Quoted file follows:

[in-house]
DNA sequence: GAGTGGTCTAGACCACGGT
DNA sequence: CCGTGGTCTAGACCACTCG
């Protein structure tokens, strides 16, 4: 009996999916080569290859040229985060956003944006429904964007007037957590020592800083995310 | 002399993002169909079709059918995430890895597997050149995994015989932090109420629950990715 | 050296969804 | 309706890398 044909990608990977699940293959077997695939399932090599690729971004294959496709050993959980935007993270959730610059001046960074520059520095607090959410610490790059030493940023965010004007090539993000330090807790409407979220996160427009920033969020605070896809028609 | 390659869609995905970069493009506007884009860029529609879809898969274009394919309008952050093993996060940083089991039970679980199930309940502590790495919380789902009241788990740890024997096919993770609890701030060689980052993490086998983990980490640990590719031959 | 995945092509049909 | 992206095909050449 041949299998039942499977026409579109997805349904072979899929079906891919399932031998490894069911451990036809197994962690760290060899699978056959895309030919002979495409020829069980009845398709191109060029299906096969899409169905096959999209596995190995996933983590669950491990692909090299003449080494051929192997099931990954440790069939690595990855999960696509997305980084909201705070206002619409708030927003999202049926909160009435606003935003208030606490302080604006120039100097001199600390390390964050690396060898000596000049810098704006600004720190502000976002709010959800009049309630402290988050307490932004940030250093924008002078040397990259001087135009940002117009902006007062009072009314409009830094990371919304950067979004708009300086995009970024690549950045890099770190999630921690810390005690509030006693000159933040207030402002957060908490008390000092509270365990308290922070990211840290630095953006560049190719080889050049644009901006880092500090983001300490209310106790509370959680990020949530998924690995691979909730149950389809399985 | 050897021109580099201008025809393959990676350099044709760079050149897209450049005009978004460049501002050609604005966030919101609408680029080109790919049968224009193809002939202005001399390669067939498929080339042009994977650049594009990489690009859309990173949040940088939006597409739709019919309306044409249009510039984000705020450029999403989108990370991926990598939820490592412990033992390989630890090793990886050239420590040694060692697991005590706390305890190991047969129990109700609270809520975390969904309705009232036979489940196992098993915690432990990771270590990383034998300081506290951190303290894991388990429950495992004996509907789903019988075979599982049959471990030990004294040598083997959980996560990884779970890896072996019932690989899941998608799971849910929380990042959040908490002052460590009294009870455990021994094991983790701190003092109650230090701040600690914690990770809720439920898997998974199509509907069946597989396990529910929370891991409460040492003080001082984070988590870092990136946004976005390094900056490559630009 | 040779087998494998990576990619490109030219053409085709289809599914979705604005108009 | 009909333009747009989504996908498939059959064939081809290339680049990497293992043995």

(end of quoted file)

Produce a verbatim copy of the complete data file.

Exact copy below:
[in-house]
DNA sequence: GAGTGGTCTAGACCACGGT
DNA sequence: CCGTGGTCTAGACCACTCG
């Protein structure tokens, strides 16, 4: 009996999916080569290859040229985060956003944006429904964007007037957590020592800083995310 | 002399993002169909079709059918995430890895597997050149995994015989932090109420629950990715 | 050296969804 | 309706890398 044909990608990977699940293959077997695939399932090599690729971004294959496709050993959980935007993270959730610059001046960074520059520095607090959410610490790059030493940023965010004007090539993000330090807790409407979220996160427009920033969020605070896809028609 | 390659869609995905970069493009506007884009860029529609879809898969274009394919309008952050093993996060940083089991039970679980199930309940502590790495919380789902009241788990740890024997096919993770609890701030060689980052993490086998983990980490640990590719031959 | 995945092509049909 | 992206095909050449 041949299998039942499977026409579109997805349904072979899929079906891919399932031998490894069911451990036809197994962690760290060899699978056959895309030919002979495409020829069980009845398709191109060029299906096969899409169905096959999209596995190995996933983590669950491990692909090299003449080494051929192997099931990954440790069939690595990855999960696509997305980084909201705070206002619409708030927003999202049926909160009435606003935003208030606490302080604006120039100097001199600390390390964050690396060898000596000049810098704006600004720190502000976002709010959800009049309630402290988050307490932004940030250093924008002078040397990259001087135009940002117009902006007062009072009314409009830094990371919304950067979004708009300086995009970024690549950045890099770190999630921690810390005690509030006693000159933040207030402002957060908490008390000092509270365990308290922070990211840290630095953006560049190719080889050049644009901006880092500090983001300490209310106790509370959680990020949530998924690995691979909730149950389809399985 | 050897021109580099201008025809393959990676350099044709760079050149897209450049005009978004460049501002050609604005966030919101609408680029080109790919049968224009193809002939202005001399390669067939498929080339042009994977650049594009990489690009859309990173949040940088939006597409739709019919309306044409249009510039984000705020450029999403989108990370991926990598939820490592412990033992390989630890090793990886050239420590040694060692697991005590706390305890190991047969129990109700609270809520975390969904309705009232036979489940196992098993915690432990990771270590990383034998300081506290951190303290894991388990429950495992004996509907789903019988075979599982049959471990030990004294040598083997959980996560990884779970890896072996019932690989899941998608799971849910929380990042959040908490002052460590009294009870455990021994094991983790701190003092109650230090701040600690914690990770809720439920898997998974199509509907069946597989396990529910929370891991409460040492003080001082984070988590870092990136946004976005390094900056490559630009 | 040779087998494998990576990619490109030219053409085709289809599914979705604005108009 | 009909333009747009989504996908498939059959064939081809290339680049990497293992043995």